In Microsoft Teams, it's easy to share files, notes and recordings for each meeting
Tip 3: Leverage real-time collaboration tools
The AEC industry is highly dependent on visual communication. Sometimes a simple roll of tracing paper or a whiteboard where people can communicate their ideas visually in real time is a lot more effective than a dozen emails back-and-forth.
In the age of virtual collaboration, there are various alternatives such as Miro or other “infinite canvas” platforms that allow users to share content, draw, pin notes and visualize ideas in real time.
Speaking of a real-time collaboration tool, not only is Enscape a fantastic real-time visualization tool that does not require file exports of any kind, hence eliminating the hassle of version control, but the development team has implemented Collaborative Annotations that is also compatible with BIM Track. This architectural collaboration feature allows users to note down issues relating to a project together with a screenshot of that issue, which helps to keep projects moving and speed up workflows.
Improving collaborative design: creating and tracking issues within your architectural models is possible with Enscape
Tip 4: Become device-agnostic
With people working from anywhere, offices should evaluate how device-agnostic their setup is. Due to the shift to cloud-based computing and the popularity of web applications, laptops and mobile devices are soon becoming the main device for many people.
This calls for a fundamental rethinking of operational challenges such as ease of access, file size management, file formats, and processing power requirements. Web applications such as Office 365, Google Suite, and other cloud-based storage have largely solved this issue since they often have native applications available for most mobile devices, but, should a firm decide to host files on a local server, mobile access can potentially be a tricky issue.
Firms should expect hardware variation to increase for the foreseeable future since more employees will be using their personal devices for work as well. This means extra consideration should be given in terms of device security and software evaluation: 2-factor authentication is highly recommended to prevent malicious access to the firm’s infrastructure via stolen devices or phishing emails.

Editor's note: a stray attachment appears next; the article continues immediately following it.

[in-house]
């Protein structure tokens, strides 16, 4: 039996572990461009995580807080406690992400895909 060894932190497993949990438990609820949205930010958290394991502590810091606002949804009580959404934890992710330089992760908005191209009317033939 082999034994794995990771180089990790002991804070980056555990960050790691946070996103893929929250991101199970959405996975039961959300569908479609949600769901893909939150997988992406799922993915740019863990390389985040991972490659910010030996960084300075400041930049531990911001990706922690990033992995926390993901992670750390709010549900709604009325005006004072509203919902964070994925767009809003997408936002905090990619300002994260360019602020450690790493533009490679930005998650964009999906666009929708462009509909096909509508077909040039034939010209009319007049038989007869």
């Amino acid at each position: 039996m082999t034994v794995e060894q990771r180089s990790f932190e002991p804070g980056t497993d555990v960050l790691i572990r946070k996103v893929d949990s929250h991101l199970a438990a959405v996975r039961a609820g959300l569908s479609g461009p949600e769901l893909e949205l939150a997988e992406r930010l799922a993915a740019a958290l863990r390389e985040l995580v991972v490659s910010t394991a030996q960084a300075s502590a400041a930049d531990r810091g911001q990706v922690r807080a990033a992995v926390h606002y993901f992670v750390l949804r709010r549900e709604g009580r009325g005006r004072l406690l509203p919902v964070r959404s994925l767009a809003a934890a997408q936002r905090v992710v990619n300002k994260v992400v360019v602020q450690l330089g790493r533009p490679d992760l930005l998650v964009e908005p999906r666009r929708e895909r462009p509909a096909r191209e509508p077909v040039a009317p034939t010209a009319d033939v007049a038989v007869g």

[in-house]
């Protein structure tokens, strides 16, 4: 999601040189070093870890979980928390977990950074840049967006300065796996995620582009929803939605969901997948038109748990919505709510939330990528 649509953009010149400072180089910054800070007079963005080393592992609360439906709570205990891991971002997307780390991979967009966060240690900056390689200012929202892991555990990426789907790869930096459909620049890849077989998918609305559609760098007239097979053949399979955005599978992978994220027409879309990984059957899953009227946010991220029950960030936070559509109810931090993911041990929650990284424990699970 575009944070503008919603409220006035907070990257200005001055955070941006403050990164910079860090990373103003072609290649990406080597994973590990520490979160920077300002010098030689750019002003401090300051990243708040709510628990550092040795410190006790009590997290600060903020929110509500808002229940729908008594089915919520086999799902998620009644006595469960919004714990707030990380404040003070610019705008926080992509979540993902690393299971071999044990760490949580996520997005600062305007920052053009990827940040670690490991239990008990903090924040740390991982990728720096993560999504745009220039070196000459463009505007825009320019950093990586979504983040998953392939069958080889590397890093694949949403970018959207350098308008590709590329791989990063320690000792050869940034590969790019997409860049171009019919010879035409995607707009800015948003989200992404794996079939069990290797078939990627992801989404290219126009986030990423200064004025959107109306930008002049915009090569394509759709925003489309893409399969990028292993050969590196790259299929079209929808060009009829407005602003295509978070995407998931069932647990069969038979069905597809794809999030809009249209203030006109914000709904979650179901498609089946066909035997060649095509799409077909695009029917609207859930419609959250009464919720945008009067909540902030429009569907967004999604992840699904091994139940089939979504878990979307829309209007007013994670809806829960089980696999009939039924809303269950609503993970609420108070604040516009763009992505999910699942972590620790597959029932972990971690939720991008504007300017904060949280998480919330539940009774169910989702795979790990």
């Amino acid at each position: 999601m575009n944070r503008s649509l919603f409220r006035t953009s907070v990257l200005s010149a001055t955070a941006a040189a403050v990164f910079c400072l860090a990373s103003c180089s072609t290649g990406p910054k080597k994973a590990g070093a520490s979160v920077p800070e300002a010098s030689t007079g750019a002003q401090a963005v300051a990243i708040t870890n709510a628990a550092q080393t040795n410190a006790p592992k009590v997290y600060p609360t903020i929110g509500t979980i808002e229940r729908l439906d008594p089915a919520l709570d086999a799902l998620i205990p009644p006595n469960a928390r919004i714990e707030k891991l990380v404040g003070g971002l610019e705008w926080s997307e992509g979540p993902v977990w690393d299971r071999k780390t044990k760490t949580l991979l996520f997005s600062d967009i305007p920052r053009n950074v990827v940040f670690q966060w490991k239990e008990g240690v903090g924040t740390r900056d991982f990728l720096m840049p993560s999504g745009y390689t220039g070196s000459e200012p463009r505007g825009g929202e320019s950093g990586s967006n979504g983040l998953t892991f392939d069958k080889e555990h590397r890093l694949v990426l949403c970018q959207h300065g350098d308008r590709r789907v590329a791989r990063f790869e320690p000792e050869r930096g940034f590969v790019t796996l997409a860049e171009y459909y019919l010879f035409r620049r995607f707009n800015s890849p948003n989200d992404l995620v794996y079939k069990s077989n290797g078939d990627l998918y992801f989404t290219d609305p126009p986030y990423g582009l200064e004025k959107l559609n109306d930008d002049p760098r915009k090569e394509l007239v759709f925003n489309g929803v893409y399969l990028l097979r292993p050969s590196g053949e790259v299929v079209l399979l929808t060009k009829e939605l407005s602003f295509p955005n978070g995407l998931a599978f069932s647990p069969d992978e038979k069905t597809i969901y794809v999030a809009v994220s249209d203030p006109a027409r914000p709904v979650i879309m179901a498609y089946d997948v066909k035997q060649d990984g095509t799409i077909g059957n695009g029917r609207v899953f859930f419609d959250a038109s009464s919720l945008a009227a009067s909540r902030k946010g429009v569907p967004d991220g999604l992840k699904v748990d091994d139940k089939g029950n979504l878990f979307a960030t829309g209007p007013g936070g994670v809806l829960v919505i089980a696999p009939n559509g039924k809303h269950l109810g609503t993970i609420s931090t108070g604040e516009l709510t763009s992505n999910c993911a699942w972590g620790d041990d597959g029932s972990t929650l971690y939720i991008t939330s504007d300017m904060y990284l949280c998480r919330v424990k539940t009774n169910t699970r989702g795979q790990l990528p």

In terms of software evaluation, be aware that multiple operating systems equate to increased cost since some software companies might have separate license policies for different operating systems. In the case that the software is only available for the Windows OS, additional costs might occur for the purchase, setup, and maintenance of virtual machine licenses.
Tip 5: Acknowledge screen fatigue and respect work-life boundaries
With most work that includes meetings and production now happening virtually, it is even more important to acknowledge screen fatigue. Here are some tips for dealing with screen fatigue:
- Look away from the screen periodically. Read more about the 20-20-20 rule.
- Stretch often.
- Go on a short walk periodically. Even a 15-minute walk can make a big difference.
- Pay attention to the ergonomics of your home office setup, as bad posture can induce a lot of wear and tear to the body.
- Establish routines that signal the beginning and end of the workday
Resist the temptation to always be available for work-related communication, especially now that the boundary between work and life is blurrier. Communicate boundary expectations with your boss and co-workers.
As we start the year of 2021 and continue to navigate work from home life, it is perhaps a good time to take a moment to evaluate your virtual collaboration workflow. My hope is that the tips above will help you start the year strong and thrive during these extraordinary times.
Opinion Disclaimer: Any view or opinions represented in this blog post are personal and belong solely to the writer and do not represent those of people, institutes or organizations that the writer may or may not be associated with in professional or personal capacity, unless explicitly stated. Any views or opinions are not intended to malign any group, organization, company or individual.